ν12 = ν13 = νm + νff12 − νm),
where Vf is the fiber volume fraction; Ef11 is the Young’s elastic modulus of the fiber in principle axis 1; Ef22 is the Young’s elastic modulus of the fiber in principle axis 2; Gf12 is the longitudinal shear modulus of the fiber; Gf23 is the transverse shear modulus of the fiber; νf12 is the primary Poisson’s ratio of the fiber; Em, νm, and Gm represent the Young’s elastic modulus, Poisson’s ratio, and shear modulus of the matrix, respectively.
The compliance matrix of the fiber [S] can be calculated easily. For the pure resin matrix pocket, it is generally regarded as isotropic materials. Once the elastic modulus and Poisson’s ratio of the resin matrix are given, it is easy to determine its constitutive relationship.
It is easy to obtain their stiffness matrix in the local material coordinate systems (1, 2, 3) to (x, y, z) by inverting their compliance matrix [Sij] [7].
Then, we can obtain the stiffness in the global coordinate system by transforming the stresses and strains via the generalized transformation matrix as the following form:
$[ S ] = [ T ] k T [ S ] k [ T ] k$
where li, mi, and ni (i = 1, 2, 3) are the direction cosines and are defined as the cosines of the angle between the axes of the local and global coordinate systems before and after rotation:
$[ T ] = [ l 1 2 m 1 2 n 1 2 2 m 1 n 1 2 n 1 l 1 2 l 1 m 1 l 2 2 m 2 2 n 2 2 2 m 2 n 2 2 n 2 l 2 2 l 2 m 2 l 3 2 m 3 2 n 3 2 2 m 3 n 3 2 n 3 l 3 2 l 3 m 3 l 2 l 3 m 2 m 3 n 2 n 3 m 2 n 3 + m 3 n 2 n 2 l 3 + n 3 l 2 l 2 m 3 + l 3 m 2 l 3 l 1 m 3 m 1 n 3 n 1 m 3 n 1 + m 1 n 3 n 3 l 1 + n 1 l 3 l 3 m 1 + l 1 m 3 l 1 l 2 m 1 m 2 n 1 n 2 m 1 n 2 + m 2 n 1 n 1 l 2 + n 2 l 1 l 1 m 2 + l 2 m 1 ]$
$[ l 1 m 1 n 1 l 2 m 2 n 2 l 3 m 3 n 3 ] = [ s i n τ c o s φ − s i n φ − c o s τ c o s φ s i n τ s i n φ c o s φ − c o s τ s i n φ c o s τ 0 s i n τ ]$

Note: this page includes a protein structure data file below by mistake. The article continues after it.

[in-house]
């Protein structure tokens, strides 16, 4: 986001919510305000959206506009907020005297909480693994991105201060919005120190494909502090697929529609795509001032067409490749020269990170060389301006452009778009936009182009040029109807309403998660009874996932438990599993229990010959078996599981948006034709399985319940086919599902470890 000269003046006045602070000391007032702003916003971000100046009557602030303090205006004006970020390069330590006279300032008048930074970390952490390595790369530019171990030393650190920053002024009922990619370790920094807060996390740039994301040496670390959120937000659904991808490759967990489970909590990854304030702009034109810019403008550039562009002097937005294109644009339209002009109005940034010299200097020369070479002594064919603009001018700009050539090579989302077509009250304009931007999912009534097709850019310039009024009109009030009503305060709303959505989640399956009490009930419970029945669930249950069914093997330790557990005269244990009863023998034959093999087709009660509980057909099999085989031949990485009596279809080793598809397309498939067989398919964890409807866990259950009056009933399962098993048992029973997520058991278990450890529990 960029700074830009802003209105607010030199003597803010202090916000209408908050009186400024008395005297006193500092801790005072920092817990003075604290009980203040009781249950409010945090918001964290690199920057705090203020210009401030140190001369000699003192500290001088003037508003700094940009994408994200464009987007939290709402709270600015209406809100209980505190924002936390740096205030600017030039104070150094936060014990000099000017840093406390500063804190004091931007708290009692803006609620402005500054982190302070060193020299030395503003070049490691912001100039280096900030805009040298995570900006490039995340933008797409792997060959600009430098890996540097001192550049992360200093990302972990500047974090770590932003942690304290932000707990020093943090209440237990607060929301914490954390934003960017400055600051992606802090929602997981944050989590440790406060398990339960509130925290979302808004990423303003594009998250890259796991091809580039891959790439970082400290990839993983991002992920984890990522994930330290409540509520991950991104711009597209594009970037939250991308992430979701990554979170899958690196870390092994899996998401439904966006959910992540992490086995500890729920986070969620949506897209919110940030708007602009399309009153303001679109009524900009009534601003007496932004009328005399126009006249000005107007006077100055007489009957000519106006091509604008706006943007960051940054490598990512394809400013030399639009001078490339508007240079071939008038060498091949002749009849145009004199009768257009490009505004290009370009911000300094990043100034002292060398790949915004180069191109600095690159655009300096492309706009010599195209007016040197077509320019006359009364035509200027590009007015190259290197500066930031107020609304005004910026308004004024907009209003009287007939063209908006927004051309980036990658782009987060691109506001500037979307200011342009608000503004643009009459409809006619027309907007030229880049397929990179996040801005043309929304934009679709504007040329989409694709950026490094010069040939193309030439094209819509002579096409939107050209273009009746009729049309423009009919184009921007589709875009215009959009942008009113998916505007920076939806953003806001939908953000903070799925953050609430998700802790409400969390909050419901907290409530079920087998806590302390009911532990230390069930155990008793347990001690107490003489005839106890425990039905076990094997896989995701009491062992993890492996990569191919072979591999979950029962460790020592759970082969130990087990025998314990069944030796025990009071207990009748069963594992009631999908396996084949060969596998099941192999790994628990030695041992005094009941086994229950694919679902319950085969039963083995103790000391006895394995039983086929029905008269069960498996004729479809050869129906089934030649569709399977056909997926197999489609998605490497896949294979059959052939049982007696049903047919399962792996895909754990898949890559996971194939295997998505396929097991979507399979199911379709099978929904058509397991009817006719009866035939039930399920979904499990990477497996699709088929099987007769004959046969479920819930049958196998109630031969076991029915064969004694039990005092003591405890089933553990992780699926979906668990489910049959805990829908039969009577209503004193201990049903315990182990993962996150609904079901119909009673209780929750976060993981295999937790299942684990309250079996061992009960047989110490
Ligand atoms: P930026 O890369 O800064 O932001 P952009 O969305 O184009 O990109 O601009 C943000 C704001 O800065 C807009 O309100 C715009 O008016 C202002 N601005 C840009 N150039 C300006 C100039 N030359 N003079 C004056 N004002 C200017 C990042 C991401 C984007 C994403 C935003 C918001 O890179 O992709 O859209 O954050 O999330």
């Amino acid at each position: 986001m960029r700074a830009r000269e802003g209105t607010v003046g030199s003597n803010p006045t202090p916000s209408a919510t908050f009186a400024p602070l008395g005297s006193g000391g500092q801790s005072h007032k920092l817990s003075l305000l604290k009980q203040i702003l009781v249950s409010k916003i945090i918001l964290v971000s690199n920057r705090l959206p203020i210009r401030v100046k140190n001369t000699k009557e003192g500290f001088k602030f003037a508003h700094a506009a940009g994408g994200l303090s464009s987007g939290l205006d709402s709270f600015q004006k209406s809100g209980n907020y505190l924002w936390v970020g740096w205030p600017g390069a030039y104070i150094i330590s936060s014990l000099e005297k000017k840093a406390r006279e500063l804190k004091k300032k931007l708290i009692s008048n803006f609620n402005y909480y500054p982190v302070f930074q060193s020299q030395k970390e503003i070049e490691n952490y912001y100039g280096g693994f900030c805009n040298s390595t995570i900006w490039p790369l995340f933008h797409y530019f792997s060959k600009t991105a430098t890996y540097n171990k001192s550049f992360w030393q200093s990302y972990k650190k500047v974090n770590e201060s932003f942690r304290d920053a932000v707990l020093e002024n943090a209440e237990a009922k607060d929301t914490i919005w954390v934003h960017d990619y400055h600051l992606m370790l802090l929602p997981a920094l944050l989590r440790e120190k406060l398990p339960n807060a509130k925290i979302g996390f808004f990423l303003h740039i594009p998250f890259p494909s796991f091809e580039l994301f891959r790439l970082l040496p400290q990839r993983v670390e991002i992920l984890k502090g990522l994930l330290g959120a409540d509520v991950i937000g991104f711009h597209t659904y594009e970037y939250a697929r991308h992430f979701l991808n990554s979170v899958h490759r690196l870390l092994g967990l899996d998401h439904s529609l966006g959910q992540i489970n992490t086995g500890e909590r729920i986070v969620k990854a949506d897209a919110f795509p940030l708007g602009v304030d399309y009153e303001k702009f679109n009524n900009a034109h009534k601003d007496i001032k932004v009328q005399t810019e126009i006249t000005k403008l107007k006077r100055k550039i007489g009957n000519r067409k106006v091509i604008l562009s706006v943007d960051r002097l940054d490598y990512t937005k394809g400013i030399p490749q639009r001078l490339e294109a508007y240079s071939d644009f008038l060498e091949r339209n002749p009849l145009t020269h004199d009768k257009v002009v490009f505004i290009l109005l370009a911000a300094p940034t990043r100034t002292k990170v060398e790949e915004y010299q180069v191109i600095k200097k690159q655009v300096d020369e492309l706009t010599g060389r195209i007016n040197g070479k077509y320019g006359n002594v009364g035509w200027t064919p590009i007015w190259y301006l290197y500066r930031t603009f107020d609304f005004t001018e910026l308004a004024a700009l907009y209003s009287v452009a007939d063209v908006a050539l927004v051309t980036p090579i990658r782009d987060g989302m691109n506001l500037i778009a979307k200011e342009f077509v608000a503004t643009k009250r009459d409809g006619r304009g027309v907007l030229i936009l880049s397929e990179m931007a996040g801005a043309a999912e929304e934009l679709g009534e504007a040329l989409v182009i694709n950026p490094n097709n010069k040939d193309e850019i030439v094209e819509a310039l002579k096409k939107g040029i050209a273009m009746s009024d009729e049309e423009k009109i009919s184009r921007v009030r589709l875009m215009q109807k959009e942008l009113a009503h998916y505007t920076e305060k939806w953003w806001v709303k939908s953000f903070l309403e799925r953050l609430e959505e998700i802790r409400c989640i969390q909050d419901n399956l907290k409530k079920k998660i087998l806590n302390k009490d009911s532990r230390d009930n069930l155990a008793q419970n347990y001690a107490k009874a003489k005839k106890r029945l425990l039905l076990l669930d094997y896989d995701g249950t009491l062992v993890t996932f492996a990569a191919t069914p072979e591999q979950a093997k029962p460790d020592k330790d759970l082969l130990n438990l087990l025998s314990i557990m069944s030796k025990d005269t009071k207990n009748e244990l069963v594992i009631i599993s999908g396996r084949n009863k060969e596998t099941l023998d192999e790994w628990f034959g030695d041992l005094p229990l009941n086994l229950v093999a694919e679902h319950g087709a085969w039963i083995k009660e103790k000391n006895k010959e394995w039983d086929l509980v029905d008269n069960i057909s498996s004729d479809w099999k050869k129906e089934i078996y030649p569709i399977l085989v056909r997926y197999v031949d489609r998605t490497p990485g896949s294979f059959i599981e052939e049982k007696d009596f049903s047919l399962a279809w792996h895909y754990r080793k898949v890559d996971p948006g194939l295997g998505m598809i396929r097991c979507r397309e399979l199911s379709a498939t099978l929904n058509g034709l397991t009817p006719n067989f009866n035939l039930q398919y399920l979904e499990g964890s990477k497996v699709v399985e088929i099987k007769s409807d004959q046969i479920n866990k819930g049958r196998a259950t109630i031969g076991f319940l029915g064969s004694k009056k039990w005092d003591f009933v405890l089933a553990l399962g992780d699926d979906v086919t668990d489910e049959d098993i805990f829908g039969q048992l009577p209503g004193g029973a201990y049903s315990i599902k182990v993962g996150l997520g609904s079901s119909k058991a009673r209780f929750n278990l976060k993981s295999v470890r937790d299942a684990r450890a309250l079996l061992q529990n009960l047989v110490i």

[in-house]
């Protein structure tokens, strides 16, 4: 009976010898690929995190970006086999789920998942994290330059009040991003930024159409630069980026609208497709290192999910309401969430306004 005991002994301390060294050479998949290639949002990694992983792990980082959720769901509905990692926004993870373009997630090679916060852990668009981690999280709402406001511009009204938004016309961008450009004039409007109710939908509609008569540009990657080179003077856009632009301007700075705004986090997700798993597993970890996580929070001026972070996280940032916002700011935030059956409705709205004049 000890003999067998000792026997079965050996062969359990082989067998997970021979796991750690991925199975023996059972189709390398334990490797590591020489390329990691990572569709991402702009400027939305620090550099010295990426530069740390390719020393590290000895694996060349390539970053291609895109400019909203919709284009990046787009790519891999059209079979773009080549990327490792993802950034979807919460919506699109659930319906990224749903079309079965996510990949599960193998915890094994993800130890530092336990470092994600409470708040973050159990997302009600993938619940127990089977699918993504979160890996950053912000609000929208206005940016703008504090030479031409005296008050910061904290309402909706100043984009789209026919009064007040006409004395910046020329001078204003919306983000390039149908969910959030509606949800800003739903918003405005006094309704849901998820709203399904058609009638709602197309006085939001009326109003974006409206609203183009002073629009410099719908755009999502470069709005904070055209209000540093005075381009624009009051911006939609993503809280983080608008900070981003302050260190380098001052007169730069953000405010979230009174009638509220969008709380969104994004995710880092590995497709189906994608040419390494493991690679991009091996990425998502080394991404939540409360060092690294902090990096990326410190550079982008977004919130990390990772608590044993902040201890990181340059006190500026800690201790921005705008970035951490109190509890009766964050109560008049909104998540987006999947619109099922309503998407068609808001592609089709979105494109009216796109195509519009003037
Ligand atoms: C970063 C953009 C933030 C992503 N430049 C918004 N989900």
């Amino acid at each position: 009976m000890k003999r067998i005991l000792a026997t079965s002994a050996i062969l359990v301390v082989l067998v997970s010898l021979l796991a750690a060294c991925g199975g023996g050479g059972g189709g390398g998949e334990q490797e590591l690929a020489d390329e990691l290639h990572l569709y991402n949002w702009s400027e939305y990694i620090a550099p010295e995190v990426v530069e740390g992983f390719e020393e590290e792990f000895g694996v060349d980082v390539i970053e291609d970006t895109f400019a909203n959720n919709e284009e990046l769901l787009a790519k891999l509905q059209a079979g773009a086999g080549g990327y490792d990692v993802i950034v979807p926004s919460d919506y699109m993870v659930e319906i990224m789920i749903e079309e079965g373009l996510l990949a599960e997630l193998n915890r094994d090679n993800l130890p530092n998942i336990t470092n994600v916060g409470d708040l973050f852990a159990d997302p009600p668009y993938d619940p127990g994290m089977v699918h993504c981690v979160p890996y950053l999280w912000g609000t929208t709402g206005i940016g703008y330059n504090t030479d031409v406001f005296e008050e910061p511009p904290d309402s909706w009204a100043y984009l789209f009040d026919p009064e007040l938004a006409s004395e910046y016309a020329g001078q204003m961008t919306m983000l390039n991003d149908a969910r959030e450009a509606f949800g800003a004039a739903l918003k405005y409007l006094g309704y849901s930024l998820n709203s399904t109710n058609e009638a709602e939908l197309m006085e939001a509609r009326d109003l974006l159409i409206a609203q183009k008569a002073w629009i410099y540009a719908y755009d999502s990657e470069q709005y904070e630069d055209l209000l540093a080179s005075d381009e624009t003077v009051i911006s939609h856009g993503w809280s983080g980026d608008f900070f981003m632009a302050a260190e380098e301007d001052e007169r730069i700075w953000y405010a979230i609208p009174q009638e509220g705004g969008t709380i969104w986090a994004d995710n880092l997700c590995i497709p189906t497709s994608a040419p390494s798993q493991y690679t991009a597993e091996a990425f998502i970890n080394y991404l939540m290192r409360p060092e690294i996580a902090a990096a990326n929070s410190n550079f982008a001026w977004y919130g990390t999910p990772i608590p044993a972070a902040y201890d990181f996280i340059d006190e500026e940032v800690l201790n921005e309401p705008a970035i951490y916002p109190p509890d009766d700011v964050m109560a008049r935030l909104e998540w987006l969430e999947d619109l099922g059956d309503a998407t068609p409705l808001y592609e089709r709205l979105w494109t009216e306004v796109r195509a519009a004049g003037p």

Each of the matrices is evaluated in ply k, and then the contributions of all the plies n are added.
• Objective function
The objective function indicates how much each variable contributes to the mechanical properties to be optimized. It takes the following general form:
$J = ∑ i = 1 n [ ( E 11 − E x x i ) n + ( E 22 − E y y i ) n + ( E 33 − E z z i ) n + ( G 13 − G x z i ) n + ( G 23 − G y z i ) n + ( G 12 − G x y i ) n + ( v 12 − v x y ) n + ( v 23 − v y z ) n + ( v 13 − v x z ) n ] ,$
where n is the power of the decision variable Xi; Exxi, Eyyi … are the reel values of the mechanical properties; E11, E22 … are the unknown values to be optimized. To solve and optimize the solutions from the Objectif function J, the partial derivative to each component is applied as following:
Norm 0:
E11 = min{Exxi}, E22 = min{Eyyi}, E33 = min{Ezzi},
Norm ∞:
E11= max{Exxi}, E22 = max{Eyyi}, E33 = max{Ezzi},
Norm Cartesian:
$E 22 = A v e r a g e { ∑ i = 1 n E y y i } ,$
Norm 3:
The second-order equation is shown as:
$n · E 2 11 − 2 · E 11 · ∑ i = 1 n E x x i + ∑ i = 1 n E 2 x x i = 0$
$∆ ′ = b ′ 2 − ac = ( ∑ i = 1 n E 2 x x i ) 2 − n · ( ∑ i = 1 n E 2 x x i )$
∆′ < 0 is represented by the Cauchy-Schwarz inequality [26], so Norm 3 is not taken into consideration.
The Cauchy-Schwarz inequality is an elementary inequality and at the same time a powerful inequality, which can be stated as follows: Let (a1, a2, ..., an) and (b1, b2, ..., bn) be two sequences of real numbers, then:
$( ∑ i = 1 n a i 2 ) ( ∑ i = 1 n b i 2 ) ≥ ( ∑ i = 1 n a i b i ) 2$
With equality if and only if the sequences (a1, a2, ..., an) and (b1, b2, ..., bn) are proportional, there is a constant λ, such that ak = λbk for each k ∈ {1, 2, ..., n}.
Norm 4:
$E 11 , 1 = − q − ∆ 1 2 3 + − q + ∆ 1 2 3 − b 3 a$
$E 11 , 3 = − b − a · E 11 , 1 + ∆ 2 2 a$
where:
$∆ 1 = q 2 + 4 p ³ 27$

#### 2.1.2. Hybrid Method

This section presents a review of the current status of hybrid composite materials technology, in terms of materials available and properties, and an outline of some of the trends, obvious and speculative, with emphasis on analytical models (Figure 3) including some details of smart hybrid composites. The equations are a simple extension of those applied for unidirectional single-fiber composites [8]. HC properties can be estimated by splitting it on PCs and SCs [13].
• Chamis model for Hybrid Composites:
As mentioned earlier, for the Young’s modulus (E1) and the in-plane Poisson ratio (ν12), the ROM is able to provide accurate results, even for hybrid composites [7,8,9,10,11]. The equations are a simple extension of those applied for unidirectional single-fiber composites.